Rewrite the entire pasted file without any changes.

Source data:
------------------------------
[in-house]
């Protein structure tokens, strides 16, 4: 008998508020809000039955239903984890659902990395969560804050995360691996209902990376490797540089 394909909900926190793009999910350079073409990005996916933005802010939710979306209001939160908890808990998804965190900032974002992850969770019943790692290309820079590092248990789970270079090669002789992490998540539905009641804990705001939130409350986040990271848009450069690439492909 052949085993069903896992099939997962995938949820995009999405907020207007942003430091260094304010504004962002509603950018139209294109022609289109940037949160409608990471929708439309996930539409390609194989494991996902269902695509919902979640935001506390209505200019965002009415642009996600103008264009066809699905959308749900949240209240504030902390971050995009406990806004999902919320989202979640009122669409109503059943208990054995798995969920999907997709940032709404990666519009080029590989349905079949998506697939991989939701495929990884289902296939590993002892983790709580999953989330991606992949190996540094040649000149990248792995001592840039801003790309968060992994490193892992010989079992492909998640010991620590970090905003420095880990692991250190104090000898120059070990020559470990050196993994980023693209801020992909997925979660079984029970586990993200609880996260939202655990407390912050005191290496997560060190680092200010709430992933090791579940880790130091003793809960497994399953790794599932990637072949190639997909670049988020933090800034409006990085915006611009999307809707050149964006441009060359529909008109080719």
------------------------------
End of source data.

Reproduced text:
[in-house]
């Protein structure tokens, strides 16, 4: 008998508020809000039955239903984890659902990395969560804050995360691996209902990376490797540089 394909909900926190793009999910350079073409990005996916933005802010939710979306209001939160908890808990998804965190900032974002992850969770019943790692290309820079590092248990789970270079090669002789992490998540539905009641804990705001939130409350986040990271848009450069690439492909 052949085993069903896992099939997962995938949820995009999405907020207007942003430091260094304010504004962002509603950018139209294109022609289109940037949160409608990471929708439309996930539409390609194989494991996902269902695509919902979640935001506390209505200019965002009415642009996600103008264009066809699905959308749900949240209240504030902390971050995009406990806004999902919320989202979640009122669409109503059943208990054995798995969920999907997709940032709404990666519009080029590989349905079949998506697939991989939701495929990884289902296939590993002892983790709580999953989330991606992949190996540094040649000149990248792995001592840039801003790309968060992994490193892992010989079992492909998640010991620590970090905003420095880990692991250190104090000898120059070990020559470990050196993994980023693209801020992909997925979660079984029970586990993200609880996260939202655990407390912050005191290496997560060190680092200010709430992933090791579940880790130091003793809960497994399953790794599932990637072949190639997909670049988020933090800034409006990085915006611009999307809707050149964006441009060359529909008109080719």